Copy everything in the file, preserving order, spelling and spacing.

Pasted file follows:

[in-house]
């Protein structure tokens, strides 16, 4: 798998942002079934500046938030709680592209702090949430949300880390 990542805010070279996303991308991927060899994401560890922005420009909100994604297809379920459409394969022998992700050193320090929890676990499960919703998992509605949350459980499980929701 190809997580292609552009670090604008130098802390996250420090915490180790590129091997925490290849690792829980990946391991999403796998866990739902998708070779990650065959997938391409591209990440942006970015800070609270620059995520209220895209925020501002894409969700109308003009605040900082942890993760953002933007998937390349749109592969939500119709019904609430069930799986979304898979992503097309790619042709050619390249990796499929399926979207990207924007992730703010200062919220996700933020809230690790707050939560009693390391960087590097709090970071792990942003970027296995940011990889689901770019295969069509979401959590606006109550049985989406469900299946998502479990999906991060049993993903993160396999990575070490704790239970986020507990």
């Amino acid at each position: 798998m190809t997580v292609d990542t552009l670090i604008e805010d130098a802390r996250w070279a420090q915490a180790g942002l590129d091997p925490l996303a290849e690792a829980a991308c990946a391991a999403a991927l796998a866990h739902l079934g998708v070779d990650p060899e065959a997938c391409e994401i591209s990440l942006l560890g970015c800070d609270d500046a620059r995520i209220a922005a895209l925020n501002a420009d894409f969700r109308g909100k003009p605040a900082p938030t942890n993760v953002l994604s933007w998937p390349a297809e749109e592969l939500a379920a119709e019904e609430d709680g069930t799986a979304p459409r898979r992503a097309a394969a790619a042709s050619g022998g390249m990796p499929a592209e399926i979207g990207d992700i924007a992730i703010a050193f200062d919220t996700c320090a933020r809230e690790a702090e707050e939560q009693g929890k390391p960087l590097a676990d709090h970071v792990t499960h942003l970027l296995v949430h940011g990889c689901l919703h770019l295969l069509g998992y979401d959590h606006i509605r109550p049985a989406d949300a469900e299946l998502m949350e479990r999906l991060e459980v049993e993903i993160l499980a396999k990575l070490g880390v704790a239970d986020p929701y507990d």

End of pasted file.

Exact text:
[in-house]
């Protein structure tokens, strides 16, 4: 798998942002079934500046938030709680592209702090949430949300880390 990542805010070279996303991308991927060899994401560890922005420009909100994604297809379920459409394969022998992700050193320090929890676990499960919703998992509605949350459980499980929701 190809997580292609552009670090604008130098802390996250420090915490180790590129091997925490290849690792829980990946391991999403796998866990739902998708070779990650065959997938391409591209990440942006970015800070609270620059995520209220895209925020501002894409969700109308003009605040900082942890993760953002933007998937390349749109592969939500119709019904609430069930799986979304898979992503097309790619042709050619390249990796499929399926979207990207924007992730703010200062919220996700933020809230690790707050939560009693390391960087590097709090970071792990942003970027296995940011990889689901770019295969069509979401959590606006109550049985989406469900299946998502479990999906991060049993993903993160396999990575070490704790239970986020507990």
């Amino acid at each position: 798998m190809t997580v292609d990542t552009l670090i604008e805010d130098a802390r996250w070279a420090q915490a180790g942002l590129d091997p925490l996303a290849e690792a829980a991308c990946a391991a999403a991927l796998a866990h739902l079934g998708v070779d990650p060899e065959a997938c391409e994401i591209s990440l942006l560890g970015c800070d609270d500046a620059r995520i209220a922005a895209l925020n501002a420009d894409f969700r109308g909100k003009p605040a900082p938030t942890n993760v953002l994604s933007w998937p390349a297809e749109e592969l939500a379920a119709e019904e609430d709680g069930t799986a979304p459409r898979r992503a097309a394969a790619a042709s050619g022998g390249m990796p499929a592209e399926i979207g990207d992700i924007a992730i703010a050193f200062d919220t996700c320090a933020r809230e690790a702090e707050e939560q009693g929890k390391p960087l590097a676990d709090h970071v792990t499960h942003l970027l296995v949430h940011g990889c689901l919703h770019l295969l069509g998992y979401d959590h606006i509605r109550p049985a989406d949300a469900e299946l998502m949350e479990r999906l991060e459980v049993e993903i993160l499980a396999k990575l070490g880390v704790a239970d986020p929701y507990d």